Let’s say a brand does 10k/mo in creative testing. They’ve been testing creatives for months. Initially, they had some big wins and as time goes on there are still wins but the lift provided by the latest creative wins isn’t as significant as before. Once thrown in the mix, these creatives will reduce the overall CPA by some amount. Of course with CPMs fluctuating and ads sharing and competing for budget, it’s impossible to tell for sure the impact made.

In contrast, a lot of low-hanging fruit is typically immediately available when starting a CRO program. By developing a hypothesis or even hypotheses for a series of changes for a new version of the landing page, and running that new page as a test, it’s not at all unrealistic to increase a conversion rate by 50%. For example, an increase from a 3% conversion rate to 4.5%. Results vary but for the sake of simplicity, it’s reasonable to expect 5x to 10x more improvement in marketing efficiency right off the bat when starting a CRO program compared to just running a mature creative testing program.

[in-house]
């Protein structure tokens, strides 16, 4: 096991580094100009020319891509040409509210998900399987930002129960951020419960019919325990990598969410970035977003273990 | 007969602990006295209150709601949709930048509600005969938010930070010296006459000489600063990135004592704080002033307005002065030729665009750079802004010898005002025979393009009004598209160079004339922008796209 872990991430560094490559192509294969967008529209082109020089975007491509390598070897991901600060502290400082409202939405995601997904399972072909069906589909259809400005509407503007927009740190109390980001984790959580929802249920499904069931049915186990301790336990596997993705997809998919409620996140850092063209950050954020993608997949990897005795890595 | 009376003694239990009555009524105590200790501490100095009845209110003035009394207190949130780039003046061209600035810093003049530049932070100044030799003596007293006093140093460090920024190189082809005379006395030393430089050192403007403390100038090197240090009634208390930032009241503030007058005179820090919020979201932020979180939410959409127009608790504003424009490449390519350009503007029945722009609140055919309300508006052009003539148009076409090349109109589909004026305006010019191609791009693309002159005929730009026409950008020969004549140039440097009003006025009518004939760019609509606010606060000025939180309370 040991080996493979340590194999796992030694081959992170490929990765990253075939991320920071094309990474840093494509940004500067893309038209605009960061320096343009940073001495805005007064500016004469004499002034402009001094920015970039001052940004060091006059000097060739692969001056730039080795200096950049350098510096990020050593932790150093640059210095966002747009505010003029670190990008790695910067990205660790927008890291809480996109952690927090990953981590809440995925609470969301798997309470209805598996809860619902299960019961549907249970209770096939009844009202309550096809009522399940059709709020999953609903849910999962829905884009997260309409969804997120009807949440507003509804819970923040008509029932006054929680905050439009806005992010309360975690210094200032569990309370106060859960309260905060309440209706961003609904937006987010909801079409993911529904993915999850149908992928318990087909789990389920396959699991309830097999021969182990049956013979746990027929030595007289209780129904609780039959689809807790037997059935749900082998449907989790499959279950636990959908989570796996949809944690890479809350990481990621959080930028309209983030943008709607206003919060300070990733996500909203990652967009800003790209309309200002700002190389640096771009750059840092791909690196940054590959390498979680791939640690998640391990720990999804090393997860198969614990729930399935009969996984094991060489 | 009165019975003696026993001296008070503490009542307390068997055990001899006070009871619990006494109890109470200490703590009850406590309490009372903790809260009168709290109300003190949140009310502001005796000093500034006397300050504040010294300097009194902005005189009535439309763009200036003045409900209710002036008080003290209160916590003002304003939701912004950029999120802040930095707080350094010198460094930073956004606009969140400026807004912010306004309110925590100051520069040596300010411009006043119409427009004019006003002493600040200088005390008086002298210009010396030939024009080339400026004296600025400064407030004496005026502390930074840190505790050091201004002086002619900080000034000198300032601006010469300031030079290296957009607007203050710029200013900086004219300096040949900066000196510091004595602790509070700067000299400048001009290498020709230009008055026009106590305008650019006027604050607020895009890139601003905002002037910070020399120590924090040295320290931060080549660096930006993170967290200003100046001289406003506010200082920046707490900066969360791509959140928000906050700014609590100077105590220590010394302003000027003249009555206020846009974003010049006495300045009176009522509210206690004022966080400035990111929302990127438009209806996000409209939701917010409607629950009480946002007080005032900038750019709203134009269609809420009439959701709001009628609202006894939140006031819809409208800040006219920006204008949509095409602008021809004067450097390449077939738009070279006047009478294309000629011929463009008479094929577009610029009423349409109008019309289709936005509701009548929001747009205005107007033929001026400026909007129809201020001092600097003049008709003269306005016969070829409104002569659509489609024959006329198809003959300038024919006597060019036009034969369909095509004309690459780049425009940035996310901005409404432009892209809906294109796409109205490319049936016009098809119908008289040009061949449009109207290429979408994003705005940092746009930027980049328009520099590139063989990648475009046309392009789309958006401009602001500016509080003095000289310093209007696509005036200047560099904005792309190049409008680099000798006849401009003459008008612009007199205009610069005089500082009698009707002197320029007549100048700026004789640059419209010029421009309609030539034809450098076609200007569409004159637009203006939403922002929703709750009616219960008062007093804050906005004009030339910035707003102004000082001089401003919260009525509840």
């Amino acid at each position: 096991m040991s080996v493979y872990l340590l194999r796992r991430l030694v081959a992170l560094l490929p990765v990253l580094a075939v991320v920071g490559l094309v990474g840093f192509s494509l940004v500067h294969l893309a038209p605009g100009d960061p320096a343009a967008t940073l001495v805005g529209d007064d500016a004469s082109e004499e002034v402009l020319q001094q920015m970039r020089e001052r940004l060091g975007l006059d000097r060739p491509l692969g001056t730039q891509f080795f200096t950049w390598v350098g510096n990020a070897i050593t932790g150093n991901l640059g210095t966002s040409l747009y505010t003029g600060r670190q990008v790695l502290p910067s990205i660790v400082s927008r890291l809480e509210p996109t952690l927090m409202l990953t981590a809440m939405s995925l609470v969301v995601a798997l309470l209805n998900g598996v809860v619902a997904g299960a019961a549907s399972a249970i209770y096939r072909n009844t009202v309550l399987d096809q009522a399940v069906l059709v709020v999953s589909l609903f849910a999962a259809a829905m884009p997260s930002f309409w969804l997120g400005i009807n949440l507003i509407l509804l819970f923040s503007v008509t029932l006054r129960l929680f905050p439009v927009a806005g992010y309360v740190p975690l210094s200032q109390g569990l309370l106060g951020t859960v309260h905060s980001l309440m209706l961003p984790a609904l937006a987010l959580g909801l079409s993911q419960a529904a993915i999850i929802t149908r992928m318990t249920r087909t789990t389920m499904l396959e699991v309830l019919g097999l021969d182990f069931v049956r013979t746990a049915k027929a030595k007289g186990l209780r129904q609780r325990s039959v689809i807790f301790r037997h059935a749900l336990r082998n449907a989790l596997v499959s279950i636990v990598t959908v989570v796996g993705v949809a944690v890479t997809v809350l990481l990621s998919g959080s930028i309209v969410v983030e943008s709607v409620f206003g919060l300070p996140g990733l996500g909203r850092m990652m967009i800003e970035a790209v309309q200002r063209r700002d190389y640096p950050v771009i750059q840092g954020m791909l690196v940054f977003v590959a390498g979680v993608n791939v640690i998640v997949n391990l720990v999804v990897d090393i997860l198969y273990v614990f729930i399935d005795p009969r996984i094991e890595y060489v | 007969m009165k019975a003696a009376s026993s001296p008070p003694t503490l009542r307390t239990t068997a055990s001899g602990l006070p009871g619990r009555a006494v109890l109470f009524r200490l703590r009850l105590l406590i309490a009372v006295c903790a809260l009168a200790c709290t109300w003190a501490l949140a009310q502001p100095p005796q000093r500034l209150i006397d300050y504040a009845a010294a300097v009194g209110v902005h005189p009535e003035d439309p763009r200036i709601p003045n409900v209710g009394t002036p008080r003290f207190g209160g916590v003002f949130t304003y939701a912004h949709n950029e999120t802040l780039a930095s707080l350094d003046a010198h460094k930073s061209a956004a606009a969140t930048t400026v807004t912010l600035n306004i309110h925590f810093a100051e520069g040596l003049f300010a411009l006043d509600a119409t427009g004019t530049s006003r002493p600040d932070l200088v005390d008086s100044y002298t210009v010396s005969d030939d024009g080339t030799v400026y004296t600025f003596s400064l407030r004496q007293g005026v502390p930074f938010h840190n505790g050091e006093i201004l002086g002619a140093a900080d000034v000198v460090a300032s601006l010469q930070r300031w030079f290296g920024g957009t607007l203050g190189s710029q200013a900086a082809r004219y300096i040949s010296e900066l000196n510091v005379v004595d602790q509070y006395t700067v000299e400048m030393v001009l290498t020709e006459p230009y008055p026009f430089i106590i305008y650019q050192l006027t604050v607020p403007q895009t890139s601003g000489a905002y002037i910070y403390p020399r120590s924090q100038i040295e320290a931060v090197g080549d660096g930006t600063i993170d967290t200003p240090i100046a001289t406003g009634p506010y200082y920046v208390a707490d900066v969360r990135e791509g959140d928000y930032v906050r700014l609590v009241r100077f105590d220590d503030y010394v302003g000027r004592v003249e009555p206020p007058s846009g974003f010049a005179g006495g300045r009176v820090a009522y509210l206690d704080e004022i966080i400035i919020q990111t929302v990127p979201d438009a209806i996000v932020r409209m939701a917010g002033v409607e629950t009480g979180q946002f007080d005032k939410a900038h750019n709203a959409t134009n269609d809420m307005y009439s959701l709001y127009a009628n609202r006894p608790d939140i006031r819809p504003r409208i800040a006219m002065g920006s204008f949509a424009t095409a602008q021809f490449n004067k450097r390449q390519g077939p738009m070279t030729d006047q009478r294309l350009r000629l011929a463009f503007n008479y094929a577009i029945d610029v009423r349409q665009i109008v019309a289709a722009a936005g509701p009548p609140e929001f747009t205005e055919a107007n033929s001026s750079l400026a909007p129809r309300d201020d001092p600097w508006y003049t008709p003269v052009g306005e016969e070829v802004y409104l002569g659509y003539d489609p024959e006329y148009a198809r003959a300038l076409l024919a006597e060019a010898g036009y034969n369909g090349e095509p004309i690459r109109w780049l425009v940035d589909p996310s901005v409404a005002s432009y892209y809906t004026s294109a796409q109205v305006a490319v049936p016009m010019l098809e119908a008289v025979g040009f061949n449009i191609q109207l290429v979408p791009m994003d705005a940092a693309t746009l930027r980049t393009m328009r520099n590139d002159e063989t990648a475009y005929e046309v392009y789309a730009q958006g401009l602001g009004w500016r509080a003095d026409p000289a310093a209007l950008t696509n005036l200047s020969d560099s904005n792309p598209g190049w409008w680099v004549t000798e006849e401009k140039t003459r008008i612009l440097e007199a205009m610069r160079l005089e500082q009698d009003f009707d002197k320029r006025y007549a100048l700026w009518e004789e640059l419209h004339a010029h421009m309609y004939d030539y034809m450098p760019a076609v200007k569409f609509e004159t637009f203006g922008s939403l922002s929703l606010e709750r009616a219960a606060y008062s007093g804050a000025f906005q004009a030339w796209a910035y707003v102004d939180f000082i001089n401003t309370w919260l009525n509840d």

Of course, the increases in advertising efficiency will start to diminish over time, in the same way they do with ad creative testing. That said, there is so much room for easier and faster improvements via implementing a CRO program compared to dumping more and more money into just ad creative testing alone. Big brands know this. That’s why they have a head of CRO, UX experts, full-time landing page developers, etc. For brands spending 5 figures a month to lower 6 figures a month in ad spend who have not professionally implemented a CRO program, this is likely the surest way to net the highest return on any investment that they could make.